The present study describes a decellularization method for intact skeletal muscle without the use of detergents or proteolytic enzymes. The method utilized actin disruption by treatment with latrunculin B, cell lysis by osmotic shock, myosin depolymerization by exposure to high ionic strength salt solution, and DNase I treatment to remove residual DNA from skeletal muscle. This method successfully removed muscle fibers and degraded sarcomeric components in the muscle tissue without altering the ECM structure or mechanical properties.
Since DNA quantification indicated the presence of a small amount of DNA in the decellularized tissue, tissue sections were stained for satellite cells that may be more resistant to the decellularization protocol. Negative Pax7 (satellite cells) and DAPI staining indicated that any DNA remaining in the decellularized muscles was degraded and not contained within intact cell nuclei.
An approximately 40% reduction in the GAG content of the decellularized tissue was observed, which could be due to removal of GAGs associated with the cell membrane; almost 30% of GAGs are associated with the cell membrane,30
and these GAGs may have been removed with the sarcolemma during the decellularization process. Decellularization methods using trypsin and Triton X-100 remove GAGs from skeletal muscle,21
but this effect appears to be tissue dependent since the use of trypsin and/or Triton X-100 on other tissues has yielded disparate results.31–33
Collagen content was unchanged in decellularized muscle, showing that this method did not remove the most abundant ECM structural component. Together, these results provide evidence that the decellularization method described here is minimally disruptive to native ECM. Further, comparison with the method of Stern et al.
showed that our decellularization method was more efficient at removing DNA and retaining GAGs in intact muscle compared with a method that uses a proteolytic enzyme (trypsin) and a detergent (Triton X-100).21
SEM images from decellularized muscles () suggested that muscle fibers were removed from the tissue, but that the overall architecture of the ECM was maintained when compared with the untreated tissue. SEM images of skeletal muscle endomysium obtained by Trotter and Purslow show a thinner, more fibrous matrix than we obtained in this study.34,35
The differences in the endomysial thickness could be attributed to the different sample preparation methods. Totter et al.
treated muscles with NaOH, which removed the sarcolemma, basement membrane, and any GAGs associated with the endomysium, leaving only collagen fibrils within the ECM.34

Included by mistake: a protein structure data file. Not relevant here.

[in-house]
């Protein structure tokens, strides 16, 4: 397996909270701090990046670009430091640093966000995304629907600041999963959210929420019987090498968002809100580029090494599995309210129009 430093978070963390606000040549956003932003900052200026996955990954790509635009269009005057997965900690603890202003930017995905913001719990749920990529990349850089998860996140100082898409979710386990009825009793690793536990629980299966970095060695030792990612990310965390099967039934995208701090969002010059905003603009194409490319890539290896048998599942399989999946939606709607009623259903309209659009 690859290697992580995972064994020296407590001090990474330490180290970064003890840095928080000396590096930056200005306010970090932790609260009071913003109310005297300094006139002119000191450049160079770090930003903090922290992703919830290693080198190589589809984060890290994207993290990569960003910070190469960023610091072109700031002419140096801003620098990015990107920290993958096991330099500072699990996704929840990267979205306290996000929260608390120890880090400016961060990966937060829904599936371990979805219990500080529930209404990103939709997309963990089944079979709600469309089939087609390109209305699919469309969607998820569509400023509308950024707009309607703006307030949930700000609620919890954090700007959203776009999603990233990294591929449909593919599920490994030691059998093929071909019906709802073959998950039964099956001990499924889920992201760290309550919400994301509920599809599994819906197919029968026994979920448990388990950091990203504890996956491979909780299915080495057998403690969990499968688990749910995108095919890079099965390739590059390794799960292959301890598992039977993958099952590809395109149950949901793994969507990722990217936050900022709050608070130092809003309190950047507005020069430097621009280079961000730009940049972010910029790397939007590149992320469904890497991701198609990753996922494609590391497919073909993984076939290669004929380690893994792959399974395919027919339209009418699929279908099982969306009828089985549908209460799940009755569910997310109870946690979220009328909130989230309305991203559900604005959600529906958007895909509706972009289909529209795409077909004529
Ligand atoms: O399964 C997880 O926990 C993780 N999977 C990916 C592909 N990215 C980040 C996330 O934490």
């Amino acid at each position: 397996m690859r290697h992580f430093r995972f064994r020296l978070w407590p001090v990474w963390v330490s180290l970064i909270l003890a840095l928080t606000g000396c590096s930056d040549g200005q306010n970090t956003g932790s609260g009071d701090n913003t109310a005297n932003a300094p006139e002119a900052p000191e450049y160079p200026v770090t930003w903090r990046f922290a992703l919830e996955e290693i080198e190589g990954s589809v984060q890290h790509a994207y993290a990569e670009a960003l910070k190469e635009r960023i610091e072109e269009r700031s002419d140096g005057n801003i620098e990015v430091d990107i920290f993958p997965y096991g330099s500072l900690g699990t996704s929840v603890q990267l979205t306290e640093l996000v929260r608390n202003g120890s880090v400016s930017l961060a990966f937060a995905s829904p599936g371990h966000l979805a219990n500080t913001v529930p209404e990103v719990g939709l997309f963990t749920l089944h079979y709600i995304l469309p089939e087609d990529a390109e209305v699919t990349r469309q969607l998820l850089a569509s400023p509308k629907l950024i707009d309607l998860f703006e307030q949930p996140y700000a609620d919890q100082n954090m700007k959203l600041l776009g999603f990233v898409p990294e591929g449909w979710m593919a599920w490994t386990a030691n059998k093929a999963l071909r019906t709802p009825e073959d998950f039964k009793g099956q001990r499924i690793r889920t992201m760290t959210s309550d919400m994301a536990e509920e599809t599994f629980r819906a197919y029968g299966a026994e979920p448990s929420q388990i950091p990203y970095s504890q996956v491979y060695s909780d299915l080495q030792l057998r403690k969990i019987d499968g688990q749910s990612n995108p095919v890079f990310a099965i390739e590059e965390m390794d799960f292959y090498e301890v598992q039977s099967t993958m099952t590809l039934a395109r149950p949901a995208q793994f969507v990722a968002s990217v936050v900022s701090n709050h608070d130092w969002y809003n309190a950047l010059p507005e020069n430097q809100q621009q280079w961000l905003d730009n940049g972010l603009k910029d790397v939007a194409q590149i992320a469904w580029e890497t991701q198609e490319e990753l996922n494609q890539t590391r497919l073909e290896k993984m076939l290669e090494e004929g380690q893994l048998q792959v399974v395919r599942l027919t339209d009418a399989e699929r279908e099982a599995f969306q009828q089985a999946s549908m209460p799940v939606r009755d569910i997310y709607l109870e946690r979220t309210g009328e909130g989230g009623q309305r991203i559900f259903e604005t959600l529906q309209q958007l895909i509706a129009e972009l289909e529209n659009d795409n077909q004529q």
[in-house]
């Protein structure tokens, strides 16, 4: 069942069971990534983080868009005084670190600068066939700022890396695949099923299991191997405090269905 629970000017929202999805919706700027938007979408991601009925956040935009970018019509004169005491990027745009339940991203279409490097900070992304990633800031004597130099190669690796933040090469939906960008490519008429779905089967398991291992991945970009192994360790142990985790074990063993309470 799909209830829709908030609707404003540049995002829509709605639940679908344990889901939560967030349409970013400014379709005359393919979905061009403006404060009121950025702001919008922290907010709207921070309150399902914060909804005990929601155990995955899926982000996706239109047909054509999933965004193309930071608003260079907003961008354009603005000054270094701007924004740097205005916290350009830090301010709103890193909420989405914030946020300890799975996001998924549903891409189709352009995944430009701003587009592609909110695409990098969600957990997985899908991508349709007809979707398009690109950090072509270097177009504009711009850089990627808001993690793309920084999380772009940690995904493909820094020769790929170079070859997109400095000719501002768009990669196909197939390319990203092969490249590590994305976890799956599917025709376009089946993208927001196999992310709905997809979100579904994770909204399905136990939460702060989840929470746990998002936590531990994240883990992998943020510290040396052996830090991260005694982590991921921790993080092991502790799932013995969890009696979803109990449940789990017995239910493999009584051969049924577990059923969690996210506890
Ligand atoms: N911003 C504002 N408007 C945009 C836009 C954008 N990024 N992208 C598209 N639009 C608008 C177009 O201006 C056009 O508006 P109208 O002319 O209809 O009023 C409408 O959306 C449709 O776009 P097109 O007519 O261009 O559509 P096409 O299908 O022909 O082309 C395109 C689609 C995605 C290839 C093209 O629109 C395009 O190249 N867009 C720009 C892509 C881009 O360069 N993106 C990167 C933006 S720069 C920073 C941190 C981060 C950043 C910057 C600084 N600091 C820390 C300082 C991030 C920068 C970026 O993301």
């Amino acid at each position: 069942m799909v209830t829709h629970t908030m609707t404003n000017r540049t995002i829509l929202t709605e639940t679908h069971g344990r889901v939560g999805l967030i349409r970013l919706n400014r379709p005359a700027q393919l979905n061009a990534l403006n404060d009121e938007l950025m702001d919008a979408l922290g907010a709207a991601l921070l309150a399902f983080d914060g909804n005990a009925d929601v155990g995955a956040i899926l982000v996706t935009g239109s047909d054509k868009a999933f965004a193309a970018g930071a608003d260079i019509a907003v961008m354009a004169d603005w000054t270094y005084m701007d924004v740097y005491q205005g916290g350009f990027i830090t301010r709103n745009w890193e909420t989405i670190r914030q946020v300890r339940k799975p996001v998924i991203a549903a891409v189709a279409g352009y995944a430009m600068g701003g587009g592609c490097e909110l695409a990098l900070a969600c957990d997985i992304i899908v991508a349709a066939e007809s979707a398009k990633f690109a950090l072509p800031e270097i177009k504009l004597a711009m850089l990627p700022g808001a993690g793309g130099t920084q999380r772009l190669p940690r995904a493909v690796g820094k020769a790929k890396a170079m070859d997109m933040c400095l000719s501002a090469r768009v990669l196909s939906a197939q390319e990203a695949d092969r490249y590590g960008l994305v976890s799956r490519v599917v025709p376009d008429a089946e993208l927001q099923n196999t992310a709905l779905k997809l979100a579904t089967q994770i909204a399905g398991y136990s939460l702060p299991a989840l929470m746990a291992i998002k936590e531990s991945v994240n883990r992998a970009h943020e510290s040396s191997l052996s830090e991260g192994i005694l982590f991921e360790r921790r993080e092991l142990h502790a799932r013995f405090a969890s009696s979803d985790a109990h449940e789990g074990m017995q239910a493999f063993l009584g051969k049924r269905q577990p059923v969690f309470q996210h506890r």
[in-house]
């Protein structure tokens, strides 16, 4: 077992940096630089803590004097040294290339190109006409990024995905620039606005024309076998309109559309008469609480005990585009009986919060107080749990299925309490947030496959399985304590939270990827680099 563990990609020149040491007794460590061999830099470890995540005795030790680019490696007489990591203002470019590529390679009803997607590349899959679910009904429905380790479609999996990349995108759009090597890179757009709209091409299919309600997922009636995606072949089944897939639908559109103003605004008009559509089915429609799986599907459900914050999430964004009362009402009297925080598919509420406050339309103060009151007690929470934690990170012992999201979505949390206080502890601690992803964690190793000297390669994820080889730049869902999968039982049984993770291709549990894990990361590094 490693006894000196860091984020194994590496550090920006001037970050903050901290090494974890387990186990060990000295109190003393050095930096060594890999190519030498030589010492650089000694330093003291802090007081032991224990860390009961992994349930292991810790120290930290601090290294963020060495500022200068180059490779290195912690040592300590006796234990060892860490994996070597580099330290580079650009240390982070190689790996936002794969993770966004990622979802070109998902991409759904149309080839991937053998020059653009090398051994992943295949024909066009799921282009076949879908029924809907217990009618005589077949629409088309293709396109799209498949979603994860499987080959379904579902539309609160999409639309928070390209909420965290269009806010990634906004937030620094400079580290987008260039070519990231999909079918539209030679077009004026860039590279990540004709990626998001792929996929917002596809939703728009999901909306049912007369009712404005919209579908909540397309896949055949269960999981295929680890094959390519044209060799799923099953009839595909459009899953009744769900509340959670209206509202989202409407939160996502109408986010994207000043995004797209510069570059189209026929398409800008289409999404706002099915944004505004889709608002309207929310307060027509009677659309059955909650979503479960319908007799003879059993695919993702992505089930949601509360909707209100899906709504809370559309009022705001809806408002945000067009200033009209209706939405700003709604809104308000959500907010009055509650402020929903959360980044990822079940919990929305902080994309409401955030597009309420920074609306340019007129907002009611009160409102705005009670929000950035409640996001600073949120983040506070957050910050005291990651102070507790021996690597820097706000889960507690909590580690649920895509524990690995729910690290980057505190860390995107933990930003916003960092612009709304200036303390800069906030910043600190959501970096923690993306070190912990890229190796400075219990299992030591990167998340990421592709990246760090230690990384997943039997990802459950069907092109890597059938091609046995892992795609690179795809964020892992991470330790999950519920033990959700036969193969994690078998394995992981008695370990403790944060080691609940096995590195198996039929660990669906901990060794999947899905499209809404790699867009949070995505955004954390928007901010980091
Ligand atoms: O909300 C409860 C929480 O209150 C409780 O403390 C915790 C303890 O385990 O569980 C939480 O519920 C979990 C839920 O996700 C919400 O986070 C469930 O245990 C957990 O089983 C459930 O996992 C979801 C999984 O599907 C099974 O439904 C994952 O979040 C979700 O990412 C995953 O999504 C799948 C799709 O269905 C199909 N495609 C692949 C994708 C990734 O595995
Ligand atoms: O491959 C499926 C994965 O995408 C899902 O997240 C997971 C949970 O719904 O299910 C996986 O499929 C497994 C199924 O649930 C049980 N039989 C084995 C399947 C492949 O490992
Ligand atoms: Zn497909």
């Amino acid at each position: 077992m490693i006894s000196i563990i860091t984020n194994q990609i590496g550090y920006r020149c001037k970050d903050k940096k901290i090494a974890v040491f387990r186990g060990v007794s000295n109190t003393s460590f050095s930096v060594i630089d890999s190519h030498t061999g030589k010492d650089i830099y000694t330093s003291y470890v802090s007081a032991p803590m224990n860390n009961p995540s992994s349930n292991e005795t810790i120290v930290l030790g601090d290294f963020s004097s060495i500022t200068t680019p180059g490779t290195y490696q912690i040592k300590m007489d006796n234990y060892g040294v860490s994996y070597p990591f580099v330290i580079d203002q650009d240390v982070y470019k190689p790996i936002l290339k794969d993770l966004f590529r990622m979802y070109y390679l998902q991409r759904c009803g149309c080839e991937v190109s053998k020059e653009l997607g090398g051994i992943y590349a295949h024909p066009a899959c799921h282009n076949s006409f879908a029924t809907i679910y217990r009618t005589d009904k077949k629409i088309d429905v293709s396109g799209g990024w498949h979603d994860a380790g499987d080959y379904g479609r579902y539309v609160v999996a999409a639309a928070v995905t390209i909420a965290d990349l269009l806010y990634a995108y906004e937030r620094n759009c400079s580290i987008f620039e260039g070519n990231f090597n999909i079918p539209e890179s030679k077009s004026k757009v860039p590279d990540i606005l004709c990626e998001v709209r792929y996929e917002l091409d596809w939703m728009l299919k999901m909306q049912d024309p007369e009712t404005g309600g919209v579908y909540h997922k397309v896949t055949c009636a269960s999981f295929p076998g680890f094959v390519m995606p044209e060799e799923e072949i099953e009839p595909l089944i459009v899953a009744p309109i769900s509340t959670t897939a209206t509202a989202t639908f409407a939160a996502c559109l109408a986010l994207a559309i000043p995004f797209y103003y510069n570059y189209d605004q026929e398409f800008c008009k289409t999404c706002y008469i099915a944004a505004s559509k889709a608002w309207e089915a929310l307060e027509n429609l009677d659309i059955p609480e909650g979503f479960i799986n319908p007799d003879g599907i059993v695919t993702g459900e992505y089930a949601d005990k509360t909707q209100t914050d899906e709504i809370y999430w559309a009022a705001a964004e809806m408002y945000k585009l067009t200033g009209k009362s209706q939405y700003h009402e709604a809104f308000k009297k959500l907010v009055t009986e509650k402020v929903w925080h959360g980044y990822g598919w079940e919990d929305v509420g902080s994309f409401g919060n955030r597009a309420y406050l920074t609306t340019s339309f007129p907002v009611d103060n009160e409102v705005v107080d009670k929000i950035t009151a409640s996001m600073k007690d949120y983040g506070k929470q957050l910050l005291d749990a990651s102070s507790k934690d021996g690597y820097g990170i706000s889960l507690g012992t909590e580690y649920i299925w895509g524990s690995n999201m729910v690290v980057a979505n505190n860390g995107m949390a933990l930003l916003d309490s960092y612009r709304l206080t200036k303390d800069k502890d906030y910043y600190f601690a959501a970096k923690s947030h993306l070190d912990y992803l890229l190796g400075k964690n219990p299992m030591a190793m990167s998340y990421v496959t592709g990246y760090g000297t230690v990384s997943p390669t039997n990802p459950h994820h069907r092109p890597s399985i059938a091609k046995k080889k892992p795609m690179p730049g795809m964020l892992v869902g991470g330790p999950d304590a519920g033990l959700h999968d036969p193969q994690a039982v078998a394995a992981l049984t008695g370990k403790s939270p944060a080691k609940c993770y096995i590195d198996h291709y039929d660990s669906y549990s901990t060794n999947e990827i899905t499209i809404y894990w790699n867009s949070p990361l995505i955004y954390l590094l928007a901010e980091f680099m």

The thicker ECM observed in our decellularized tissues is likely due to the presence of GAGs and the basement membrane.
Mechanical analysis of the decellularized muscles confirmed the mechanical integrity of the decellularized tissue since no difference was observed between the untreated and decellularized muscle bundle stress–strain relationship (). These results provide support for the concept that the ECM is the primary passive load bearing structure in skeletal muscle, not the fibers themselves. This result must be tempered by the fact that there was no unambiguous reference length available for determination of the stress–strain relation for decellularized muscle bundles. However, future studies can potentially overcome this limitation by referencing strain to sarcomere length before decellularization or by measuring the relationship between collagen crimp pattern and tissue strain.
The ability of the decellularized muscles to support adhesion and survival of C2C12 cells indicates their cytocompatibility, which is in agreement with other studies.4,5,21
The use of decellularized muscle has clinical applications in repair of severe skeletal muscle injuries where the muscles cannot undergo complete regeneration. Detergent-decellularized muscle has been used as a scaffold to repair muscle defects in animal models4,5,18
; however, complete functional regeneration has not yet been shown. Biochemical and mechanical signals of the ECM play a key role in the activation of muscle progenitor cells and their differentiation,11,21,36
and thus the use of muscle ECM that contains these signals may be more effective at achieving functional regeneration of impaired muscles. This decellularization method may be used to study the changes that occur in muscle ECM with various myopathies and may serve as a diagnostic tool by identifying characteristic patterns in muscle ECM composition or architecture. In addition, tissues decellularized by this method may be used to measure directly the passive mechanical properties of skeletal muscle ECM. Since the decellularization method described here relies on diffusion of reagents into the tissue, extending this protocol to other tissues may require optimization depending upon the size and composition of the targeted tissue. The development of this method is a first step toward understanding not only the biochemical cues that exist within skeletal muscle ECM, but also the structural and mechanical signals for tissue maintenance.